Your flying shells have failed you, your landward guns are dumb:
    Since earth hath naught availed you, these skies be open!  Come,
    Where, wild to meet and mate you, flame in their beaks for
            breath,
    Black doves! the white hawks wait you on the wind-tossed
      boughs of death.
    These boughs be cold without you, our hearts are hot for this,
    Our wings shall beat about you, our scorching breath shall kiss:
    Till, fraught with that we gave you, fulfilled of our desire,
    You bank,--too late to save you from biting beaks of fire,--

    Turn sideways from your lover,
      Shudder and swerve and run,
    Tilt; stagger; and plunge over
      Ablaze against the sun,--
    Doves dead in air, who clomb to dare
      The hawks that guide the gun!



                                SIGNALS


      The hot wax drips from the flares
      On the scrawled pink forms that litter
      The bench where he sits; the glitter
    Of stars is framed by the sandbags atop of the dug-out stairs.
      And the lagging watch-hands creep;
      And his cloaked mates murmur in sleep,--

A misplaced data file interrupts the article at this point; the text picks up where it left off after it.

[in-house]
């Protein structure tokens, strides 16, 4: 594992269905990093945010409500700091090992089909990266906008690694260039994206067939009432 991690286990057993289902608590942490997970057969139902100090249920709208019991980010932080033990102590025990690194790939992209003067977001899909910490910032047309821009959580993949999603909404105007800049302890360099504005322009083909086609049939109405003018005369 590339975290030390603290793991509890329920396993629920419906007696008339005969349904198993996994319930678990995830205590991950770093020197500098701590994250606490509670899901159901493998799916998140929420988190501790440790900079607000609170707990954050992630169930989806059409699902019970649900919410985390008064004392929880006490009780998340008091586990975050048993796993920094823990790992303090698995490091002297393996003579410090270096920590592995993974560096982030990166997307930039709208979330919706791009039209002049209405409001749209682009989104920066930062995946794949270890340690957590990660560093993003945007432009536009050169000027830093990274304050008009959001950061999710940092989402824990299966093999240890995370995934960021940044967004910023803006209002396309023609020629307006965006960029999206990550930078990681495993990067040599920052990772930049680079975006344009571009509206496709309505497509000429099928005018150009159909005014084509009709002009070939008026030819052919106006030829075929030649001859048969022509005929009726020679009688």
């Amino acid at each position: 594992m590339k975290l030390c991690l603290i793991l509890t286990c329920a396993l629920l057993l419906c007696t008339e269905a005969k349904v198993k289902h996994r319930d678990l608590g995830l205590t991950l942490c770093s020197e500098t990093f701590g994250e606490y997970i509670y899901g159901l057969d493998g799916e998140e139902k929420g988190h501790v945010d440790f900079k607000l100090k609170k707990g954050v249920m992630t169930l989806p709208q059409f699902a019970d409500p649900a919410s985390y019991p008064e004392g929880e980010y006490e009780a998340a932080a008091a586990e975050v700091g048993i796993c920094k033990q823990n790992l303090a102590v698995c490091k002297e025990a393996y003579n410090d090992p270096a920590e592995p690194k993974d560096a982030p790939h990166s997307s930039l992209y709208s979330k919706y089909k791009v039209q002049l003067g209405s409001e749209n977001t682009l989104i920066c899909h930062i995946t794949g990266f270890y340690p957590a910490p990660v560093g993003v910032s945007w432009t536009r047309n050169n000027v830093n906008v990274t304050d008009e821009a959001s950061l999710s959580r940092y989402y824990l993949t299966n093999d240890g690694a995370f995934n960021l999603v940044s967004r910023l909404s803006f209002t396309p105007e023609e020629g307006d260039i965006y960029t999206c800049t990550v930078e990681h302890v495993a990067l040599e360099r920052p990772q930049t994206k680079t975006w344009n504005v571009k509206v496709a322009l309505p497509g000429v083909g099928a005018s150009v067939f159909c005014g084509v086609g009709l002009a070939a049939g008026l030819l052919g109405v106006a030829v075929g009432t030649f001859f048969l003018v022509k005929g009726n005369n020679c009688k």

Forms he can wake with a kick,--
    And he hears, as he plays with the pressel-switch, the strapped
        receiver click
      On his ear that listens, listens;
      And the candle-flicker glistens
    On the rounded brass of the switch-board where the red wires
        cluster thick.

      Wires from the earth, from the air;
      Wires that whisper and chatter
      At night, when the trench-rats patter
    And nibble among the rations and scuttle back to their lair;
      Wires that are never at rest,--
      For the linesmen tap them and test,
      And ever they tremble with tone:--
    And he knows from a hundred signals the buzzing call of his own,
      The breaks and the vibrant stresses,--
      The Z and the G and the S’s
    That call his hand to the answering key and his mouth to the
        microphone.

      For always the laid guns fret
      On the words that his mouth shall utter,
      When rifle and Maxim stutter
    And the rockets volley to starward from the spurting parapet;